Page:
Calling Out: Visual Artist AIRspace Residents 2021–22
With practices spanning video, drawing, painting, and installation, the annual Visual Artist AIRspace Residency exhibition features work by the 2021–22 cohort: artists Amina Ross, Jordan Strafer, Dhaynne Torres, and Red Canary Song. This exhibition explores the tension between labor and rest as tied to understandings of self, community and our built environment.
Opening Reception: October 15, 2022, 4-6PM
Photo: Amina Ross, Etheric Bridge: spring’s sutures, 2021 at Springsteen Gallery. Photo courtesy of Amina Ross.
Amina Ross (b. 1993, New York, NY) is an artist, educator, and life-long learner. Amina makes videos, sculptures, sounds, and situations that consider feeling, body-knowledge, and intimacy as technologies of survival for black queer trans and femme people. Amina is currently a critic in the Department of Film, Animation, and Video at Rhode Island School of Design. Amina received their BFA from the School of the Art Institute of Chicago and their MFA from the Yale School of Art. Amina is currently a Visual Artist in Residence at Abrons Art Center (New York, NY), A Technology Immersion Program participant at Harvestworks (New York, NY) and a 2022 NYC Community Trust Van Lier Fellow at Wave Hill (Bronx, NY). Summer 2022 Amina will participate in the Skowhegan School of Painting and Sculpture’s residency.
Jordan Strafer (b. 1990, Miami, FL) is an artist working primarily in video based in Brooklyn, New York. She received her BFA from The New School in 2016 and her MFA from Bard College in 2019. She has participated in group exhibitions at Red Tracy, Copenhagen, (2020-21); Housing, New York (2020); SculptureCenter, New York (2020); The New Museum, New York (2021); and Haus Der Kulturen Der Welt, Berlin (2021). In 2022 she had her first solo exhibition PUNCHLINE at Participant Inc centering her film, PEAK HEAVEN LOVE FOREVER (2022).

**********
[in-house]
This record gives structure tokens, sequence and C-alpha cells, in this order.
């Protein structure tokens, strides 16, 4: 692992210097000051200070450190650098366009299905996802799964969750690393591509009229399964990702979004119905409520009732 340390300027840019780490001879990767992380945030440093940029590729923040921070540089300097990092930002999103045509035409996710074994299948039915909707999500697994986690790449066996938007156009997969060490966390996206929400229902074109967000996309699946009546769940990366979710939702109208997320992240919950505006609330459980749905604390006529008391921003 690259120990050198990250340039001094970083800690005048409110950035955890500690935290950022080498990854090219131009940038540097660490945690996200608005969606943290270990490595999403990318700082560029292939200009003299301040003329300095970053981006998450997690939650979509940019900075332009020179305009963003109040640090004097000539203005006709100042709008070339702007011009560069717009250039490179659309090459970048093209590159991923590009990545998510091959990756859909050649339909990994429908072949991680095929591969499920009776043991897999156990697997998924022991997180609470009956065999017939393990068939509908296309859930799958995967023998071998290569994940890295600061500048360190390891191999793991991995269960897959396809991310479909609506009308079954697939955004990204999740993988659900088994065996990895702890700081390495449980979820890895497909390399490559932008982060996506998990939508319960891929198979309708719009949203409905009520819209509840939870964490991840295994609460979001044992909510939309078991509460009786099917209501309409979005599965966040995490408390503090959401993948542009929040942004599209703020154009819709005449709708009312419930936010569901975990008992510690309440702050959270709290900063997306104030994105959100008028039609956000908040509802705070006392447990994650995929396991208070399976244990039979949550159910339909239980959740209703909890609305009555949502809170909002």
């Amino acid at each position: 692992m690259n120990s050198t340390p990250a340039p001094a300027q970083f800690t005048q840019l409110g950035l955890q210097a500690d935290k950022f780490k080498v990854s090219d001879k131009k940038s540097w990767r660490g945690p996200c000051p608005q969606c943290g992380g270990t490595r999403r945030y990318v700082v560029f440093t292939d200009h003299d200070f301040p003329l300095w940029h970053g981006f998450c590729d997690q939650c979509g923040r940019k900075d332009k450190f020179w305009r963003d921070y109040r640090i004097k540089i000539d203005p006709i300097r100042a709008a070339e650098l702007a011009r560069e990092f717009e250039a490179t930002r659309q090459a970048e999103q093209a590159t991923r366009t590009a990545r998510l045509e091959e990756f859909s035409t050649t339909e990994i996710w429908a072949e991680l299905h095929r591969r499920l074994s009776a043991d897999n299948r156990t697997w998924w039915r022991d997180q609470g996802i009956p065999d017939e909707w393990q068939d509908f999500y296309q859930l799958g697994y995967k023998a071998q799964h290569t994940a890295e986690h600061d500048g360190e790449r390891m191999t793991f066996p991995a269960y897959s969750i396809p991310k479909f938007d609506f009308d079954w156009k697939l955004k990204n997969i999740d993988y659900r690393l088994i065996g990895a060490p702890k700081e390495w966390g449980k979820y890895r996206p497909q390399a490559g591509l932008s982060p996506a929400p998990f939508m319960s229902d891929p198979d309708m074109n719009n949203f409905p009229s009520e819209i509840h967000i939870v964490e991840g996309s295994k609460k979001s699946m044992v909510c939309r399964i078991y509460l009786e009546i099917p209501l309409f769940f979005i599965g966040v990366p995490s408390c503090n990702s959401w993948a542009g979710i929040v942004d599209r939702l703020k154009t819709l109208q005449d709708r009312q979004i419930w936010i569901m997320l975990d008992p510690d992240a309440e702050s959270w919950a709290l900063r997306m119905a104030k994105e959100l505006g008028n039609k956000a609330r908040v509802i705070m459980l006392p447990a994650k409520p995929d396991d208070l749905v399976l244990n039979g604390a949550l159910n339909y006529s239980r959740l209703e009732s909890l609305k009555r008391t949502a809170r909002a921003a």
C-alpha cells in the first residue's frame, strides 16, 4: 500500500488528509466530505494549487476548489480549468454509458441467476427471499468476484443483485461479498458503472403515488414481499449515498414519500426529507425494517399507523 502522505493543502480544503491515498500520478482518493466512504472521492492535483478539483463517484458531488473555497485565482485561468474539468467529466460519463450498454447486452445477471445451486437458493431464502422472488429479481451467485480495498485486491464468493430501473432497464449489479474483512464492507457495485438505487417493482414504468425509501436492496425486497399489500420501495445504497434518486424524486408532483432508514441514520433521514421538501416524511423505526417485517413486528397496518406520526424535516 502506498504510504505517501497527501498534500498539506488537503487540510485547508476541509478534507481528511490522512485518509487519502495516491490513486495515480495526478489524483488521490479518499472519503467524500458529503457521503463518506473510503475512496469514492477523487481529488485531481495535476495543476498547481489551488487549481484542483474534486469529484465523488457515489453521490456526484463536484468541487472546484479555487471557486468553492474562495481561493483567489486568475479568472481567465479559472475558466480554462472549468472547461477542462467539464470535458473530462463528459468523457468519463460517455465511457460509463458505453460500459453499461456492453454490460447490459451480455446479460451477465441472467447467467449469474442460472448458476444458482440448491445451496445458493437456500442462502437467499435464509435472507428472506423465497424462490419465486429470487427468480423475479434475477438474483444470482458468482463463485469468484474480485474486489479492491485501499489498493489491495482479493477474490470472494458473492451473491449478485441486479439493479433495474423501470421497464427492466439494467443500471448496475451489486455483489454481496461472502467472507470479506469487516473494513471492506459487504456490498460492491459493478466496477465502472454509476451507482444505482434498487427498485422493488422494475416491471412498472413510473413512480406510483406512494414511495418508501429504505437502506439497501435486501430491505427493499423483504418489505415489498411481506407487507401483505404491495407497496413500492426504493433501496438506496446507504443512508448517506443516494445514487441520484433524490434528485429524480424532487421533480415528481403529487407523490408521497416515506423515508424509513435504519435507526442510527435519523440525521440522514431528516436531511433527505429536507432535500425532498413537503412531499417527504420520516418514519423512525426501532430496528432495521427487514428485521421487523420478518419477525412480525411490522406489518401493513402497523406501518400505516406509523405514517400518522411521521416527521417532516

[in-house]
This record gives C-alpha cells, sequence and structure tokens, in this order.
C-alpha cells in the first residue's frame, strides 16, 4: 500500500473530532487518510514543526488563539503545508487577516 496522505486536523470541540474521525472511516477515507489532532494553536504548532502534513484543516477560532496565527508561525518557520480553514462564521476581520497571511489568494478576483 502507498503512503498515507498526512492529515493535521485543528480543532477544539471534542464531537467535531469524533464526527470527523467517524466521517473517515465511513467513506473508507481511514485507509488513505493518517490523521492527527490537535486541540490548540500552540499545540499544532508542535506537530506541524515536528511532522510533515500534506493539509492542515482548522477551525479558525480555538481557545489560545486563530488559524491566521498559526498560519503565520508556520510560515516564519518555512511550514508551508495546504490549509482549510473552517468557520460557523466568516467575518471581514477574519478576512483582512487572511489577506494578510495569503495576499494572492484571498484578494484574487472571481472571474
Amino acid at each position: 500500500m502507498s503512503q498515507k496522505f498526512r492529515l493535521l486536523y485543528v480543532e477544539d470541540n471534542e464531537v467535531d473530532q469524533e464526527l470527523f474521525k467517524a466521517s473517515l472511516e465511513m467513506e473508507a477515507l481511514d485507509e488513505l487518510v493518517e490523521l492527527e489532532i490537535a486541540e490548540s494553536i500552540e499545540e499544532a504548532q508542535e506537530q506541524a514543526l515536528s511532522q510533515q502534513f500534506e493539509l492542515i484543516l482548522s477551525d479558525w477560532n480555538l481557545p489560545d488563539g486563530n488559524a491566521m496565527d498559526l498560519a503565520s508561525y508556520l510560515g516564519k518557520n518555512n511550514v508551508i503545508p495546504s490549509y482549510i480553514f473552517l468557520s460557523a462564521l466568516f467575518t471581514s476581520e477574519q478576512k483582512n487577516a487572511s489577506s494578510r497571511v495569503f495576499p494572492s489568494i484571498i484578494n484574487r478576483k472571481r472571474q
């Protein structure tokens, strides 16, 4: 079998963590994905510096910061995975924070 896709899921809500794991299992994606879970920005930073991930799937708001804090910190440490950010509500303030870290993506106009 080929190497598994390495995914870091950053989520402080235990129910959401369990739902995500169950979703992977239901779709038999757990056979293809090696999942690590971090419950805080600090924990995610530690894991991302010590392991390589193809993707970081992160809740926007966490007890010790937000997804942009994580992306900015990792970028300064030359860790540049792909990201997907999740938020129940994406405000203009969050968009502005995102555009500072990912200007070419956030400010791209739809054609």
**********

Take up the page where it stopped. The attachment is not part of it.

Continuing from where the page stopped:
Dhaynne Torres (b. 1997, Queens, NY) focuses on drawing and painting. She earned a BFA in Fine Arts from the Fashion Institute of Technology in 2019. The artist works with oil pastels, graphite, charcoal, and oil paint. Her work mainly explores loss within Filipino families, the history of a family, the fleeting moments in between, and her present life in New York. The Visual Artist AIRspace Residency at the Abrons Arts Center was her first residency program. She lives and works in Brooklyn, New York.
Red Canary Song is a grassroots massage worker coalition in the United States. They initially began as a project to provide legal and financial support for the family of Yang Song, a Flushing massage worker killed during a police raid in November 2017. They also organize with Asian sex workers across the diaspora in Toronto, Paris, and Hong Kong.
The Culpepper Gallery is on the first floor of the building and can be reached via the front doors of the building and has a level pathway.
The Main Gallery is on the second floor of the building and is accessible via the Garden gate and an elevator. To access the elevator, visitors should request access with patron services at the front desk and they will assist in navigating around the exterior of the building to the Garden entrance. The Garden entrance is located on Willet Street via a 200-foot pathway with a small slope to the Garden entrance.
The Upper Gallery is only accessible via three steps and artwork in that space may not be accessible to visitors with mobility issues or those who use a wheelchair.
Abrons Arts Center’s Visual Artist AIRspace Residency is made possible through the generosity of The Milton and Sally Avery Arts Foundation, the Jacques and Natasha Gelman Foundation, and The Andy Warhol Foundation for the Visual Arts. This program is also supported, in part, by public funds from the New York City Department of Cultural Affairs and support from the New York State Council on the Arts with the support of the Office of the Governor and the New York State Legislature.
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